Former NBA executive explains why David Stern nixed Chris Paul trade to Lakers from New Orleans Hornets


It’s been 10 long years since Chris Paul nearly joined the Los Angeles Lakers, and fans of the team are still bitter to this day. The Lakers managed to construct a multi-team trade offer that would have sent several above-average starters, including Luis Scola, Goran Dragic and Lamar Odom, to the then-New Orleans Hornets, but even after general manager Dell Demps agreed to the deal, then-commissioner David Stern vetoed the deal. He didn’t do so as commissioner of the league, though, but rather, as acting owner of the Pelicans, which were owned by the league at the time. 

While Stern has publicly criticized the package that the Hornets would have receive for Paul, he never went into detail about what he actually wanted to accomplish with the deal. As part of a 10-year anniversary story on the failed trade by Andrew Greif of the Los Angeles Times, though, former NBA executive Stu Jackson was more specific. In essence, he and Stern believed that the Laker deal would have made the Hornets too good. 

“[Stern] “ran things by me, as an ex-general manager at the time. I explained to David the following … I felt that the package of Odom, Martin, Scola, Dragic was going to vault the New Orleans Hornets to a position where they’d make the playoffs but they were going to be a playoff team that was not capable of winning a championship.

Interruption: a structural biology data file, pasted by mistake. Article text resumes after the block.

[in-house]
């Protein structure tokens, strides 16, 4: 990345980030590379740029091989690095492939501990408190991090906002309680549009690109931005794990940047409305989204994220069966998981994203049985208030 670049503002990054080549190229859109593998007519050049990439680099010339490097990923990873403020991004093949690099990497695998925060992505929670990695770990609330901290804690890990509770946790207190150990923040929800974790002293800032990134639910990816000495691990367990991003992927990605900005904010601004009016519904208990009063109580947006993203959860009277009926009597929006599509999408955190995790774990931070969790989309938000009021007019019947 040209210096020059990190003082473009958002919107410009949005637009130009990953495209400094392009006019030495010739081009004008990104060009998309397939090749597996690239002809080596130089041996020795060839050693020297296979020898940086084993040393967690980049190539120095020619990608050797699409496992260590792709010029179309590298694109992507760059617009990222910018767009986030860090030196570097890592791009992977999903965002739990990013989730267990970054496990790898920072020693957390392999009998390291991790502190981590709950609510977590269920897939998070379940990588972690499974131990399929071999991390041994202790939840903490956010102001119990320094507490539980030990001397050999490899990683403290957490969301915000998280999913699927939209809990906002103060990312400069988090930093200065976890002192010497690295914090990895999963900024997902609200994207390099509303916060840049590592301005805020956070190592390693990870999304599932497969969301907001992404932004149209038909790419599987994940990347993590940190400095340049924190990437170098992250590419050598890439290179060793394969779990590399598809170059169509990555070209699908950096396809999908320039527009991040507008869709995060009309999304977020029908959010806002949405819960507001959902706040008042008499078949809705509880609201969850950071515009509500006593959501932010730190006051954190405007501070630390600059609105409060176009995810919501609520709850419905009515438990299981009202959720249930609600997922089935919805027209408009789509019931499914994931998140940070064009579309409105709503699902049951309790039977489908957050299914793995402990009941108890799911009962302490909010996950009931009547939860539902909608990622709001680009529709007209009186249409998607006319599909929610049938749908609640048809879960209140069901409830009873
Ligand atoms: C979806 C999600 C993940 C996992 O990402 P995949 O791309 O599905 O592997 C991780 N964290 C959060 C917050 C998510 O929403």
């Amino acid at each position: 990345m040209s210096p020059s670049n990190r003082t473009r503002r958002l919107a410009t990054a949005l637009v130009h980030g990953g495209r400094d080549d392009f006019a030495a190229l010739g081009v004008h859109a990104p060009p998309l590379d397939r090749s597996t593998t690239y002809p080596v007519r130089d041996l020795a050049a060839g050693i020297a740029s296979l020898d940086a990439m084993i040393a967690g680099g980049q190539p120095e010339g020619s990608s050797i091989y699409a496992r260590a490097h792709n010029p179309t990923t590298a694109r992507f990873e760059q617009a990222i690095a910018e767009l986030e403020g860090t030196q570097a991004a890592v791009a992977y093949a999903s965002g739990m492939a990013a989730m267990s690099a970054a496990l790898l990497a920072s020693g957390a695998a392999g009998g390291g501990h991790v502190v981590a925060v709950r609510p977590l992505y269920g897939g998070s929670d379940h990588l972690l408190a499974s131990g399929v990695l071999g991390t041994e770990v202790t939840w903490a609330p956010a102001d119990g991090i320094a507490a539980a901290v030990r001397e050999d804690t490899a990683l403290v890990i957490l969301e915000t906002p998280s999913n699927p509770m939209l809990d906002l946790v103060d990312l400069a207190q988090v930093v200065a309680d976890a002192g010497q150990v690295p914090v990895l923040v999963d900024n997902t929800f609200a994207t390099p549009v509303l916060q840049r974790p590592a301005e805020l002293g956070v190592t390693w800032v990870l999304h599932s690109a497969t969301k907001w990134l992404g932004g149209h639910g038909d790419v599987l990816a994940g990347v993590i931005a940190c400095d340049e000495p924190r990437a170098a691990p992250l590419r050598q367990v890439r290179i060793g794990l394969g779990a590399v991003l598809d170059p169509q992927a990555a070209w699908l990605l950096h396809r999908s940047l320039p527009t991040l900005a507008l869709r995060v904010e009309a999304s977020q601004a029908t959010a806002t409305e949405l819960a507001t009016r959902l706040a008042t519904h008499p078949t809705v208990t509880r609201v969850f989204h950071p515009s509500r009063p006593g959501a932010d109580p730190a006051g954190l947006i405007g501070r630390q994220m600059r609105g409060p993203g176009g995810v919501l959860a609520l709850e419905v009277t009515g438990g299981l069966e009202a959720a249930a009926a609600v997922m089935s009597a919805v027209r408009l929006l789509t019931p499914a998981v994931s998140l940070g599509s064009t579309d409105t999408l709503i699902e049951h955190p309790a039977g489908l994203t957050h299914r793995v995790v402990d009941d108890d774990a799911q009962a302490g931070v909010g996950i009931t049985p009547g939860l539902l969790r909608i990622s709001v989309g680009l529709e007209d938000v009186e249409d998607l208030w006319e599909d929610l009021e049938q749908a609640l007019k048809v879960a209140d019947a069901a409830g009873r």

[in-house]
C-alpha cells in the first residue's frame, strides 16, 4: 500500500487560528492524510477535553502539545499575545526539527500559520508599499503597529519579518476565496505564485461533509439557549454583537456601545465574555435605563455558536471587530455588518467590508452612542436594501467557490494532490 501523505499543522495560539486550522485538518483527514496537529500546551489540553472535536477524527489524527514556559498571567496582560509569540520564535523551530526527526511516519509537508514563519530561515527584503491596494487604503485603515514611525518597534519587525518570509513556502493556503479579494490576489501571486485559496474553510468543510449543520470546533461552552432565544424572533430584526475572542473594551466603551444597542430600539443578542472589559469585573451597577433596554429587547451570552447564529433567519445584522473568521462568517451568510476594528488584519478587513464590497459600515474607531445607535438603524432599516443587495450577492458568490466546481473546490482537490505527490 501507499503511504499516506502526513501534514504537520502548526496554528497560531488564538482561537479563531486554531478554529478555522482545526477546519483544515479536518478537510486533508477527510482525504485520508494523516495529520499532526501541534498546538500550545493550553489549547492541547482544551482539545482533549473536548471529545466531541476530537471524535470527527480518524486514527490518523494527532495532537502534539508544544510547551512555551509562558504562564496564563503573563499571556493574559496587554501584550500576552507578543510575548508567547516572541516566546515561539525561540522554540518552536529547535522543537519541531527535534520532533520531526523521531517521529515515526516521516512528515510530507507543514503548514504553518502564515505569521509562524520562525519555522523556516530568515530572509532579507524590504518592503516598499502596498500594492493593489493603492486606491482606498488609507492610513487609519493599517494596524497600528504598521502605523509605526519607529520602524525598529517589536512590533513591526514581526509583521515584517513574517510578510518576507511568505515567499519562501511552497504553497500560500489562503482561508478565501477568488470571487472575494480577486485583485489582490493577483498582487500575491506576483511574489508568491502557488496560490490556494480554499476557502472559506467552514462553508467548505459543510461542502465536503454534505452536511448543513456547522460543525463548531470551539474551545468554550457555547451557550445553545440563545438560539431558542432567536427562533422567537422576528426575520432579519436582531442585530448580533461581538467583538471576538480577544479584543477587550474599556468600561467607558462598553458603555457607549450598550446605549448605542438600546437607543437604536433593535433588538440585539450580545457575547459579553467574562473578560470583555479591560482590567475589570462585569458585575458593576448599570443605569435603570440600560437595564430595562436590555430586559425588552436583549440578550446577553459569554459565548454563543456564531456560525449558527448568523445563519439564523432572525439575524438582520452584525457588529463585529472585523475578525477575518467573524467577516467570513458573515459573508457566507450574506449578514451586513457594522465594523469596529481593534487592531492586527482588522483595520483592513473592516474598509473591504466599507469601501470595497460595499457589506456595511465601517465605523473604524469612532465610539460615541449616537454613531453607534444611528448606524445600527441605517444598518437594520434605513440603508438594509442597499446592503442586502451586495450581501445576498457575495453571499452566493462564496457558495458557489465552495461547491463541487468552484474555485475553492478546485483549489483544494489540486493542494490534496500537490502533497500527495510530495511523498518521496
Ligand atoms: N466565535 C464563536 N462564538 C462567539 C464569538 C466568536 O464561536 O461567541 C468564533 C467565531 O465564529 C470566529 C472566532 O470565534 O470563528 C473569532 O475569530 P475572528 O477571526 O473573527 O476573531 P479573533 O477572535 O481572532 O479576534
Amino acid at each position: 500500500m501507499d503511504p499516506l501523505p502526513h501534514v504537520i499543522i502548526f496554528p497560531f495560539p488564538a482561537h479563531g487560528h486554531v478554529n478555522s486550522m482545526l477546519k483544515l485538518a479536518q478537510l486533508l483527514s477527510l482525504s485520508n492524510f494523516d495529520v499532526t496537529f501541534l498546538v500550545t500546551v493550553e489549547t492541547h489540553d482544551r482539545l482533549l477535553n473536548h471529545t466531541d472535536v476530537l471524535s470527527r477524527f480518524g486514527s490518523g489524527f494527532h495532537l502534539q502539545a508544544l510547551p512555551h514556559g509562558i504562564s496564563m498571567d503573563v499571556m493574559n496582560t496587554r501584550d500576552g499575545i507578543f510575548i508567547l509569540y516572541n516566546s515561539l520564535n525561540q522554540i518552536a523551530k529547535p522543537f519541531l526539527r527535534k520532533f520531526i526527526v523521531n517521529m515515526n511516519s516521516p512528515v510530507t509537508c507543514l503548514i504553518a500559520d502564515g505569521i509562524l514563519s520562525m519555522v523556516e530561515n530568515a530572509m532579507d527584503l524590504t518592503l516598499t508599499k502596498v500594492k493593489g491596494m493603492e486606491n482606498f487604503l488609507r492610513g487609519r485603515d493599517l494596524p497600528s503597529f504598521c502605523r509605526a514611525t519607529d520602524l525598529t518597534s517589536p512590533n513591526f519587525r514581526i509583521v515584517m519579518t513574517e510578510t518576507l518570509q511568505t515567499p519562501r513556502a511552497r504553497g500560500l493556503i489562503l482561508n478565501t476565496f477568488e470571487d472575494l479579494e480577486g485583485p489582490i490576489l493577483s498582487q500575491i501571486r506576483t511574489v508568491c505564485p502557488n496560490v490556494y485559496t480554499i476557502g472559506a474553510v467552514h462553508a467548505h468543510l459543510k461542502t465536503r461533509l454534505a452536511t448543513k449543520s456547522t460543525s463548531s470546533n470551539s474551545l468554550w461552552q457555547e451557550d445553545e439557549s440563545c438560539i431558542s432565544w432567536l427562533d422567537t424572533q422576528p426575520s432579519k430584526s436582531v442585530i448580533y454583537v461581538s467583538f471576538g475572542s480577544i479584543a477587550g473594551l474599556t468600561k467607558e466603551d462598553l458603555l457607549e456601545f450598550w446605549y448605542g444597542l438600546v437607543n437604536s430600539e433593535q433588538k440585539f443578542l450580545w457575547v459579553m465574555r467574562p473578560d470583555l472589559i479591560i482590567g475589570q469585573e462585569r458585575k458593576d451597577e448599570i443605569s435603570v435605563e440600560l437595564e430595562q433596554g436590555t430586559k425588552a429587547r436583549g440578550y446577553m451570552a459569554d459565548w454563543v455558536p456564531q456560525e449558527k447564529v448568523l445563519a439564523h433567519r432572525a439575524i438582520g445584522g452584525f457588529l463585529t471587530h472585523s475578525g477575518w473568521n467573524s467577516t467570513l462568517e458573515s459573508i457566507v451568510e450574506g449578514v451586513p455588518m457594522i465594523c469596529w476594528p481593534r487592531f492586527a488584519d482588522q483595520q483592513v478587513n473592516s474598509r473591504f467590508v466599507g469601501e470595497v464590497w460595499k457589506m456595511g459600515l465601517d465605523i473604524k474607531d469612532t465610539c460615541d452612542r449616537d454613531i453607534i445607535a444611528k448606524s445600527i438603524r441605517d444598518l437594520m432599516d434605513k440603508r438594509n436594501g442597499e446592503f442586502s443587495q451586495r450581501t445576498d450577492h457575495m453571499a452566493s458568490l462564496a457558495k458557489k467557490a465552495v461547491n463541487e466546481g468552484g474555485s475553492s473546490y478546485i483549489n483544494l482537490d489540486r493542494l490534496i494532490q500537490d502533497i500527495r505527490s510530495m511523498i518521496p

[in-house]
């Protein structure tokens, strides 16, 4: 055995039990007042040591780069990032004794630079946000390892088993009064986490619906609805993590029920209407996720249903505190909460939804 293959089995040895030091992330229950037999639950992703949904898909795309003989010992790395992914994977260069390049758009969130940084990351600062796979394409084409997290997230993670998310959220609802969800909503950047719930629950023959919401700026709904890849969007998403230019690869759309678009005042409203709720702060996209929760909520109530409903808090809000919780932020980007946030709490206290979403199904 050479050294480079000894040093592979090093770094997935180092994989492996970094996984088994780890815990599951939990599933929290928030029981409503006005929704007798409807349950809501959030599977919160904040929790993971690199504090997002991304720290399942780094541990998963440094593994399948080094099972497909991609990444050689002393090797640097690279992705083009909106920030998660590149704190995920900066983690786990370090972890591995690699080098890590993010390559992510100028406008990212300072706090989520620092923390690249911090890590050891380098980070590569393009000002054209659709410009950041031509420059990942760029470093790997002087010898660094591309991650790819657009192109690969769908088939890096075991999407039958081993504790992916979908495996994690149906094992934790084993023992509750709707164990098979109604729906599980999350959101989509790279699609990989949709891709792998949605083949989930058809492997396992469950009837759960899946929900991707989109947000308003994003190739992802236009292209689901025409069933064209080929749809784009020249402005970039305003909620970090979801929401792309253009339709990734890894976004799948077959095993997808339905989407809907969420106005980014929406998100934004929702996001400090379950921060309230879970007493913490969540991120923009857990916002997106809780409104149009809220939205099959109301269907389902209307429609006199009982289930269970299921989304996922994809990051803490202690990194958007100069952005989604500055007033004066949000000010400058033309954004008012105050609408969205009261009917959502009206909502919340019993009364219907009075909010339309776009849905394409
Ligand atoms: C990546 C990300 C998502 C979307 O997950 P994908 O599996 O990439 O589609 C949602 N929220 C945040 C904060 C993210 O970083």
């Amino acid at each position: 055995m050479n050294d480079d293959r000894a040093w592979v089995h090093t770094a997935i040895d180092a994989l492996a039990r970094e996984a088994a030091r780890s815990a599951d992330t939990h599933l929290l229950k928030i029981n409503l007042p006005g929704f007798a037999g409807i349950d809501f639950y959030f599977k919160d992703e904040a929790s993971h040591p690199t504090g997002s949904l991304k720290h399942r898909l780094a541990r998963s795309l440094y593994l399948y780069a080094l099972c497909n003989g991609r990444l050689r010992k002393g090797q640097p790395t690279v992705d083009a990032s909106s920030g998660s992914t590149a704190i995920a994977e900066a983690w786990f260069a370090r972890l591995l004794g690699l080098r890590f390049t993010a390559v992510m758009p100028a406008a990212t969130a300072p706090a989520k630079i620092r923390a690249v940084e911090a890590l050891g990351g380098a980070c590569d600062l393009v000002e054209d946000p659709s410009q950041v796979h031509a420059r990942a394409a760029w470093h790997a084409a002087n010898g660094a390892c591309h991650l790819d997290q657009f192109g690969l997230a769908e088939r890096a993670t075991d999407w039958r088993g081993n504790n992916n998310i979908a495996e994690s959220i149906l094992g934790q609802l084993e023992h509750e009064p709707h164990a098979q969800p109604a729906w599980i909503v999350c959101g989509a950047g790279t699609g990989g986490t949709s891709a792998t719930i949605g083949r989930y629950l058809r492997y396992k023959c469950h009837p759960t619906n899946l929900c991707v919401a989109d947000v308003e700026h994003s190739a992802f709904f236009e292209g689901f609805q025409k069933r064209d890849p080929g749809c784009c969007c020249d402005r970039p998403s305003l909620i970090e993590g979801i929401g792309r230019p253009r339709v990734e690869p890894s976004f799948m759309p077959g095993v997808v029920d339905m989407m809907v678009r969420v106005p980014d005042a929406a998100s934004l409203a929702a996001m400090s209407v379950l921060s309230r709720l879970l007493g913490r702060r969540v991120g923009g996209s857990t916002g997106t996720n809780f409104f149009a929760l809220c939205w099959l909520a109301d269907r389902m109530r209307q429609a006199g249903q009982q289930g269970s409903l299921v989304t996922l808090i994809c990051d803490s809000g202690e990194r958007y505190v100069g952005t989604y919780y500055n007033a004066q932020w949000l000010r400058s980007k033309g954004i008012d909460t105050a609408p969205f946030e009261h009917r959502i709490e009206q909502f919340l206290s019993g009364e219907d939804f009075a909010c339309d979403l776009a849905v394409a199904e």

“In other words, I thought so much of Monty Williams, I thought he would coach them up and get in the playoffs, not have home-court advantage and fans would be happy, obviously, but they would be caught in mediocrity and a mediocre team is not necessarily attractive to a potential owner. They want lesser payroll, they want to put their stamp on the team and build it and by making this trade, to me it made the franchise unattractive, or less attractive, to a potential owner. And to my surprise after another day David kind of got his head wrapped around it and he agreed. He made the decision to veto the trade and not approve.”

From a purely practical standpoint, Stern and Jackson had a point. Most teams trading superstars prefer young players and draft picks in exchange. It might cost them in the short term, but it gives them their best possible chance at building back into championship contention. One year of struggling after the Paul trade yielded Anthony Davis in the NBA Draft. Tom Benson agreed to buy the Hornets months later. 

Yet it’s still somewhat amazing to hear an NBA executive essentially admit that the league wanted any team, especially one that it owned itself, to tank. The league has taken aggressive steps in recent years to curb the practice, including changing the lottery odds for teams with the worst records. It just goes to show how different the league’s climate was at that time. Teams regularly sell for billions of dollars nowadays, but at that point, the league had to go out of its way to make teams more attractive to possible buyers. They ultimately succeeded, but that won’t exactly comfort Lakers fans who are left to wonder what might have been. 

The Lakers missed the playoffs for six straight seasons from 2014 through 2019, and those years largely coincided with Paul’s prime. Perhaps he could’ve been the key to getting Kobe Bryant the sixth championship he so craved. His chance at doing so fell through because the deal that would have made him a Laker, ironically enough, would have made his original team too good. 



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